February 4, 2013
President Barack Obama
The White House
1600 Pennsylvania Avenue NW Washington, DC 20500
Dear President Obama,
I am writing today to request that you employ your constitutional presidential power to grant pardons to the Cuban Five and immediately send them back to their country and families. These prisoners are Gerardo Hernández, Ramón Labañino, Antonio Guerrero, Fernando González and René González.[i]
Article 2, Section II of the Constitution provides you with the “Power to Grant Reprieves and Pardons for Offenses against the United States, except in Cases of Impeachment.” This article carries a humanitarian feature and exists in most countries of the world. One can say that it is virtually universal. Let us highlight a few positive examples that bring out the best of the American people. President Abraham Lincoln pardoned 264 of 303 members of the Dakota Indigenous people who defended themselves against settler expansion in the Sioux Uprising of 1862. More recently, in 1977, President Jimmy Carter in his first day of office granted unconditional pardons to hundreds of thousands of men who had evaded the draft during the U.S. war against Vietnam by fleeing the country or by failing to register for military duty.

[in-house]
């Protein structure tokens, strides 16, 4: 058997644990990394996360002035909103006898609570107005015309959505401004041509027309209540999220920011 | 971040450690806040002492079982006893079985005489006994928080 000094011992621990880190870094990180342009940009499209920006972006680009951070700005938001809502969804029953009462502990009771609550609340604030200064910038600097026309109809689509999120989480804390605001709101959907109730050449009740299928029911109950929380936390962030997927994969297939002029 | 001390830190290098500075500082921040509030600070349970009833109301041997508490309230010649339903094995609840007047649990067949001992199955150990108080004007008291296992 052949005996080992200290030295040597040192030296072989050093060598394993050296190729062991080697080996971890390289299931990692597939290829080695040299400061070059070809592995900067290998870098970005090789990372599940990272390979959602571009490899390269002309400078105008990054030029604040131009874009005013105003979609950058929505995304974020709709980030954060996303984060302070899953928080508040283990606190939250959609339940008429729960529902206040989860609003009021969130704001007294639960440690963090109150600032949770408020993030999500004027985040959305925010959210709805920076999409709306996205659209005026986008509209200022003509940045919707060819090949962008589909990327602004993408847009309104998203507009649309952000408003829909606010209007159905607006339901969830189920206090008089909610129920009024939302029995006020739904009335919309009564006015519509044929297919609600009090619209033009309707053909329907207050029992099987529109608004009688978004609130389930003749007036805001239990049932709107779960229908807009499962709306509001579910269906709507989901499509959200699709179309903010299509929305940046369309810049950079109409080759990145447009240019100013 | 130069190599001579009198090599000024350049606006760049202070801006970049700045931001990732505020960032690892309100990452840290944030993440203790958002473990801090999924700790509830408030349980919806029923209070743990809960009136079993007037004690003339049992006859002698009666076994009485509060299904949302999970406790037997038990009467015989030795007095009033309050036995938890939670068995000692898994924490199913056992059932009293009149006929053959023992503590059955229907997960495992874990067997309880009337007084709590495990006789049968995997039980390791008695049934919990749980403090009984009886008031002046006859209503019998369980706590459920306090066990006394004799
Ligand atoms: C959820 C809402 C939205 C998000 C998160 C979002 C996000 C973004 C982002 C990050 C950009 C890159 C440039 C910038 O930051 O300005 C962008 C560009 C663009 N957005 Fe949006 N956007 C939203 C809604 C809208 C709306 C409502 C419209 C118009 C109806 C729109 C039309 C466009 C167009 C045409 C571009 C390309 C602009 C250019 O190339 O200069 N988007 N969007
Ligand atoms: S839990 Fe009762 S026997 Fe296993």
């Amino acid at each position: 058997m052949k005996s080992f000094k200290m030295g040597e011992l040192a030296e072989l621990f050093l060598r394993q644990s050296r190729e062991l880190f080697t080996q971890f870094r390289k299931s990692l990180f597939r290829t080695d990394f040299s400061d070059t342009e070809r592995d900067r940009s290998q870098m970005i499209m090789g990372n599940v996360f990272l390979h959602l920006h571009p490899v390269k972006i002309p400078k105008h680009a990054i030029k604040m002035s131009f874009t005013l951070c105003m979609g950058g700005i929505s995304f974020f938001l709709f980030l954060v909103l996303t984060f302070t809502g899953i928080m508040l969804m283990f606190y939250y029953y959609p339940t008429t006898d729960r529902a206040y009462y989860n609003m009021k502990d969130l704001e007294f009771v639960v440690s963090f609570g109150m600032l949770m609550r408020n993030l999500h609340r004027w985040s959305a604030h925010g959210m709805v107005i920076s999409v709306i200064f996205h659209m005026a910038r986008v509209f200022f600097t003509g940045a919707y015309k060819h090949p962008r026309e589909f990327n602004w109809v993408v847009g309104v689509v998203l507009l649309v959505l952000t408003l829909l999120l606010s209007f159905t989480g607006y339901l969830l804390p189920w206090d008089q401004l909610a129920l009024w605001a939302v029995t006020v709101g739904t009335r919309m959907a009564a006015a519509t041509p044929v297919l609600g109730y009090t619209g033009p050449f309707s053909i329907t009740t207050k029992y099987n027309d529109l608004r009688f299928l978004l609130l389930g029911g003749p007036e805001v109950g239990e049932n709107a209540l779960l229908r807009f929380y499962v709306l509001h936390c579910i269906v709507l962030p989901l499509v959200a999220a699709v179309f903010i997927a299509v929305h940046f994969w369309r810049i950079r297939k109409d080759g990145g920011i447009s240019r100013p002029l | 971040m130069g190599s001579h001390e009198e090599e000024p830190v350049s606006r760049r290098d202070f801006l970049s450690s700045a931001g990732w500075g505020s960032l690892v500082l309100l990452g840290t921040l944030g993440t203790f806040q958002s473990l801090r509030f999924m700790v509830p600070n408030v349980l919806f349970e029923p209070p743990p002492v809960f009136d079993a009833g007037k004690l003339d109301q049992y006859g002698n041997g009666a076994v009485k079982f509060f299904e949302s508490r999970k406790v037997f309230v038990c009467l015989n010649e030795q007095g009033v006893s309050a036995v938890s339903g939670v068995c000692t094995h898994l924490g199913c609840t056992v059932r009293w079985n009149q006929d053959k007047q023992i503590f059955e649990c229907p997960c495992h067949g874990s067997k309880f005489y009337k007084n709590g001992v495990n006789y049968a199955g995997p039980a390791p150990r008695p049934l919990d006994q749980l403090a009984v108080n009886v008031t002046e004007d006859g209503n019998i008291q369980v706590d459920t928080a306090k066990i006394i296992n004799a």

There are also instances of leaders granting pardon in other countries. In 2010, Cuba released the prisoners tried and convicted of crimes against the security of the Cuban state. Many U.S. commentators suggested that this would result in “a thaw” in U.S.-Cuban relations. Despite this, there has been no gesture from you to date to pardon the five Cuban prisoners.
Furthermore, in December 2011, the Cuban government announced through Raúl Castro that the Council of State, over which he presides, “has agreed to pardon more than 2,900 prisoners. Not included in this pardon, with very few exceptions, are individuals convicted of crimes of espionage [and] terrorism.” One may respond by claiming that Cuba did not pardon most individuals for “crimes of espionage” and thus why should the U.S. free the Cuban Five? Yet, the U.S. government has never actually accused them of espionage, nor has it affirmed that real acts of espionage were carried out, as no classified document was confiscated from the Five. For this reason, they were charged with conspiracy to commit espionage and conspiracy to commit murder, because actual espionage or murder could not be proven. In law, “conspiracy” facilitates a conviction compared to actual conspiracy; nonetheless, the sentences received were greatly disproportionate to any “conspiracy” conviction.